Republicans Are Working to Undermine Direct Democracy

In working to subvert Medicaid expansion, the GOP-controlled legislature is also ignoring their constituents’ wishes

Miranda Yaver

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Idaho State Capitol Building. Photo: powerofforever/Getty Images

During the 2018 midterms, the citizens of Idaho voted by a margin of 61 percent to 39 percent to approve Proposition 2, an initiative to expand Medicaid to approximately 91,000 low-income residents. The vote seemed like a victory not just for health care reform, but also for direct democracy (a catchall term for any political process that relies on citizens’ direct participation). Not only was the measure estimated to improve Idahoans’ access to health coverage, it was projected by the state itself to result in substantial savings for taxpayers. But that sense of optimism was quickly shattered: Only two months later, the Republican-controlled Idaho state legislature is actively working to dismantle the very policy voters just approved.

The Idaho state legislature quickly introduced two pieces of legislation — one to end Medicaid expansion altogether, and the other to repeal that expansion in 2023, with the purported aim to then reevaluate its cost savings. And while these legislative efforts failed in Idaho’s House Health and Welfare Committee, there are still ongoing efforts to impose Medicaid work requirements, which could result in some Idahoans losing coverage.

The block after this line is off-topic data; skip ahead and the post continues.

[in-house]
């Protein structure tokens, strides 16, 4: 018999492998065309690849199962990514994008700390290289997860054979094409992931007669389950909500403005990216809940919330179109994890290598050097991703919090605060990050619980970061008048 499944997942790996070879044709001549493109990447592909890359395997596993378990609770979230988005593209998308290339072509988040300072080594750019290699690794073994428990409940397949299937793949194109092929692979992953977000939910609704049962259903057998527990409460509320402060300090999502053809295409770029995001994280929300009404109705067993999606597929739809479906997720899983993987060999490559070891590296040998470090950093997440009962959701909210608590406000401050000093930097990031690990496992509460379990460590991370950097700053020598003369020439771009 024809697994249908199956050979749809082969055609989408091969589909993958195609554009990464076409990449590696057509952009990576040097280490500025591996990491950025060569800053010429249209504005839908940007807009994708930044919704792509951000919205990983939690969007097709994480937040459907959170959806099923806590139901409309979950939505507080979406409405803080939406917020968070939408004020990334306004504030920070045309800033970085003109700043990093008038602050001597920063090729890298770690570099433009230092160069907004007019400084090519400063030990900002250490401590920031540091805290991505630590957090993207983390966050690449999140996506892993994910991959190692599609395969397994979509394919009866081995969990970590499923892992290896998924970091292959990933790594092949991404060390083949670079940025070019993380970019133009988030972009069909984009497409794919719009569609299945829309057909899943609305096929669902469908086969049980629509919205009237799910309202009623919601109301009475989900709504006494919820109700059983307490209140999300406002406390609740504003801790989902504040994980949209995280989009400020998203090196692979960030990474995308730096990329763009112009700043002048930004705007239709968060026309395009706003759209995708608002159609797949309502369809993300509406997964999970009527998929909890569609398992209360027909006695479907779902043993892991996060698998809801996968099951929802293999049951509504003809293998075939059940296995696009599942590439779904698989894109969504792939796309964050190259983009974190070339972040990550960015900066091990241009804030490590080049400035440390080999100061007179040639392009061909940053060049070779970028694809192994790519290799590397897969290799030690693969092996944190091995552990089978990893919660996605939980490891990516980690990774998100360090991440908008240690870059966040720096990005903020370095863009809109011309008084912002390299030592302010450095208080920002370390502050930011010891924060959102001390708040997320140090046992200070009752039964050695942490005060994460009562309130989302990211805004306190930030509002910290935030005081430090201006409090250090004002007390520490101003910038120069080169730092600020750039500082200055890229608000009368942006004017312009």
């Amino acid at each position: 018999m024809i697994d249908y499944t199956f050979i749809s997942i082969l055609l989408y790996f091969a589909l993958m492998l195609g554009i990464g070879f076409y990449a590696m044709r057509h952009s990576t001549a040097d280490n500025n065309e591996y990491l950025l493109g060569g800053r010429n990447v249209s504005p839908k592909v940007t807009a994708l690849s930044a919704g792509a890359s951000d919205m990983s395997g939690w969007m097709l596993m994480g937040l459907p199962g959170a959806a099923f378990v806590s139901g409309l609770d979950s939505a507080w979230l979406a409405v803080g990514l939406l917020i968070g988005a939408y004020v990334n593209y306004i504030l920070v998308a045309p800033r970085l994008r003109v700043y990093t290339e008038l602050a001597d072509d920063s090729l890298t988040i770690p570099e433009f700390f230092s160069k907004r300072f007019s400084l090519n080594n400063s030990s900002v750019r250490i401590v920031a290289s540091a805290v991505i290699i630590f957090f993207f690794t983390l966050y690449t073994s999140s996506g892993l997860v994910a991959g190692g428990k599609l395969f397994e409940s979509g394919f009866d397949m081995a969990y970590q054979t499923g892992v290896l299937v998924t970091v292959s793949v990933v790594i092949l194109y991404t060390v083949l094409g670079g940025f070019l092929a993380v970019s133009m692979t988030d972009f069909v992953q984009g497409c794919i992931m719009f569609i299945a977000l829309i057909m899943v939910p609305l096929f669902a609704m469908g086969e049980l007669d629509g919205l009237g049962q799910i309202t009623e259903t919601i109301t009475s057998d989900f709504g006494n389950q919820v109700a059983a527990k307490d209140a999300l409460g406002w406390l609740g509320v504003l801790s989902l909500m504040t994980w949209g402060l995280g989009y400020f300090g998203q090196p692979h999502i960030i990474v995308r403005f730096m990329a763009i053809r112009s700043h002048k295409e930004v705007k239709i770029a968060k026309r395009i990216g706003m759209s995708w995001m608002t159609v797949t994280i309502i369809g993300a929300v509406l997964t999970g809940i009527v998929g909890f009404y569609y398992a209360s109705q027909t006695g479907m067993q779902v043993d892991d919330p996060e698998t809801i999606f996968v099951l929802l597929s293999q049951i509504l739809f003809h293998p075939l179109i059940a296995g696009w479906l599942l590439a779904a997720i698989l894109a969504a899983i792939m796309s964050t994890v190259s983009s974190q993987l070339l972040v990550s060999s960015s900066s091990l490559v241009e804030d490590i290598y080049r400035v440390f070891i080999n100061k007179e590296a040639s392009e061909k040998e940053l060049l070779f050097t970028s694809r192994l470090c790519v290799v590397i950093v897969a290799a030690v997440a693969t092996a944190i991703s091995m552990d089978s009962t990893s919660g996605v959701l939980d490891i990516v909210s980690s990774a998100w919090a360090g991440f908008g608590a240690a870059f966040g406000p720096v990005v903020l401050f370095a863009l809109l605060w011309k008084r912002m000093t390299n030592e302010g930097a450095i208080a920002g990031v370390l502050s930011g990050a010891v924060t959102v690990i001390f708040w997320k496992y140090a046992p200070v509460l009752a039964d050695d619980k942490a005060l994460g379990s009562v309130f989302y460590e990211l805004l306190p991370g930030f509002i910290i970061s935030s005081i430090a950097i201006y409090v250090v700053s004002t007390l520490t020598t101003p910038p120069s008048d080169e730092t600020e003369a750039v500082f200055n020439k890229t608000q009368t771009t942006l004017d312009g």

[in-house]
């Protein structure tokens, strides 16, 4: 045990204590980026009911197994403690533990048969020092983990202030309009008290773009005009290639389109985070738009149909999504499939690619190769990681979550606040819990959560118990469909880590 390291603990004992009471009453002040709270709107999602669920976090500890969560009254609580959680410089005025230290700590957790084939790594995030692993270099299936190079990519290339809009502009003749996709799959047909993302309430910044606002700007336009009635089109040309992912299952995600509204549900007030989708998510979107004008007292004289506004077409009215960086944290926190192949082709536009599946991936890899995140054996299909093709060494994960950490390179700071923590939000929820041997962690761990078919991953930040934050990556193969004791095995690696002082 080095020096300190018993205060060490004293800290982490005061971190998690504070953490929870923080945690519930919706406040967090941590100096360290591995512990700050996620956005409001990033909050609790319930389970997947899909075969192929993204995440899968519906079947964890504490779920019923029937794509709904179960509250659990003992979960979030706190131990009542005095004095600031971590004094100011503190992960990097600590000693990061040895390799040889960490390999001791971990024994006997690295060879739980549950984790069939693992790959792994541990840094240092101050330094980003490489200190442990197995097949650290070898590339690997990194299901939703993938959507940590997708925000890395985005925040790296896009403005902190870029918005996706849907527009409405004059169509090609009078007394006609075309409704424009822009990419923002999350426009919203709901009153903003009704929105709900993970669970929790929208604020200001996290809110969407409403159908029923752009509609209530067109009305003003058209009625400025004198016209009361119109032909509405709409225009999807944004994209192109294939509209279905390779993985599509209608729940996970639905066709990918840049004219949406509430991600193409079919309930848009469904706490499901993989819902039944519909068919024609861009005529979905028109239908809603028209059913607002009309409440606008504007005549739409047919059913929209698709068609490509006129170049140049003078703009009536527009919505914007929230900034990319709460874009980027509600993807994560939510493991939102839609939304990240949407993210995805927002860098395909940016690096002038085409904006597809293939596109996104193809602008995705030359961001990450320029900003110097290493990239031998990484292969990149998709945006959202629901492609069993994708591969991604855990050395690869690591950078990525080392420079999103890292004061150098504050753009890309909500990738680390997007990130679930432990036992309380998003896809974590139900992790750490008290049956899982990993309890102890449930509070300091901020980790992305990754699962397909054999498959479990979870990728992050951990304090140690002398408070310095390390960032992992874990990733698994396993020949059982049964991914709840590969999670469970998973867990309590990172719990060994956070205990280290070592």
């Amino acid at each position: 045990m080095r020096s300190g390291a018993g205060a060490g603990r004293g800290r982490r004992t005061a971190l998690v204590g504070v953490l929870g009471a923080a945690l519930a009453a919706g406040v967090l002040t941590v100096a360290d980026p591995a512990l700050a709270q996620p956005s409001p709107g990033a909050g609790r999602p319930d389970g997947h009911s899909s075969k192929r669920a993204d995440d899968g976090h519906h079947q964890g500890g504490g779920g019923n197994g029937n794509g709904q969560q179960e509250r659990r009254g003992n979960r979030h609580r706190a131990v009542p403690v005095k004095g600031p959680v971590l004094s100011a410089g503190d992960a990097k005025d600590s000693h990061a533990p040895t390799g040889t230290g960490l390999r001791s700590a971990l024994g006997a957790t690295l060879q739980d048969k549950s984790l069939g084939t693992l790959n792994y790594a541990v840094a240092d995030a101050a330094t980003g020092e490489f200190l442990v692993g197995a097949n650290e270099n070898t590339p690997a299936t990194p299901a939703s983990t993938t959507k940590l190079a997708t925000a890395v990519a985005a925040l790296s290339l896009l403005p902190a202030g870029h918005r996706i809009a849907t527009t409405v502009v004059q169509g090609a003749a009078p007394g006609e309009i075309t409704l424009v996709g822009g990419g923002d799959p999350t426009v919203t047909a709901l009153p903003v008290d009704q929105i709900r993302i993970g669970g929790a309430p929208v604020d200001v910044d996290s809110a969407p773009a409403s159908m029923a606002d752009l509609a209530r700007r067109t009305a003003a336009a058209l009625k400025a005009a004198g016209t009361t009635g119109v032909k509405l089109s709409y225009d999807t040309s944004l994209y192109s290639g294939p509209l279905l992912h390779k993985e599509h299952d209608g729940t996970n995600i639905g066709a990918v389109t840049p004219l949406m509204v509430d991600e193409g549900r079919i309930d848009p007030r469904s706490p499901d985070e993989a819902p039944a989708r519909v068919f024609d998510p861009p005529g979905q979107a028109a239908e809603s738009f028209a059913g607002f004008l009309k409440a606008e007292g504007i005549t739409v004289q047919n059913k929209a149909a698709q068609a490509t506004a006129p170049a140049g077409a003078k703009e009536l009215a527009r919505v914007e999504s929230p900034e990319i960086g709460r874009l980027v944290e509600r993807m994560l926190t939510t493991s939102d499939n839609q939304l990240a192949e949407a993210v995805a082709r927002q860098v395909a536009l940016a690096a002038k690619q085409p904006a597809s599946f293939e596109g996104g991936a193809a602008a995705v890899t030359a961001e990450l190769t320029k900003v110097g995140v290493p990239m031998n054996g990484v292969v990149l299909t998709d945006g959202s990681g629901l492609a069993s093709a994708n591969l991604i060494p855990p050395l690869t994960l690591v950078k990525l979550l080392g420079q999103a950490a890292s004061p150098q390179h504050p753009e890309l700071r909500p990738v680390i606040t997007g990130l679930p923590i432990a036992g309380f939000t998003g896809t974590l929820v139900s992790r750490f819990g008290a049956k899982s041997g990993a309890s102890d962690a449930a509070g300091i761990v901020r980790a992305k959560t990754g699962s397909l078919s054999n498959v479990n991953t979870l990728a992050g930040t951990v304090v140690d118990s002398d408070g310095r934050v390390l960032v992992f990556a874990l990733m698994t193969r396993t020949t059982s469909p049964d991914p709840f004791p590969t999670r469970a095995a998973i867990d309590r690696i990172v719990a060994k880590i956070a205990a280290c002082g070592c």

Republican opposition to Medicaid expansion is not exactly surprising. But it’s striking that Idaho’s Republican majority is seeking so blatantly to reverse the state’s popular will: After all, Republicans are known for their broad distaste of federal intervention. Under the Affordable Care Act, states were left with the voluntary decision of whether or not to expand Medicaid, either legislatively or through direct democracy. But, in Idaho at least, it seems like direct democracy is, in fact, not a tool for expansion.

Not all states have faced such uphill battles carrying into effect their preferred policies. In Maine, for example, voters approved Medicaid expansion via ballot initiative in 2017, and their Medicaid expansion went into effect after the election of a new Democratic governor in 2018. But Idaho is not Maine, and the Gem State’s executive and legislative branches are apparently willing to…

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Miranda Yaver

Political science prof at Wheaton College (MA). @mirandayaver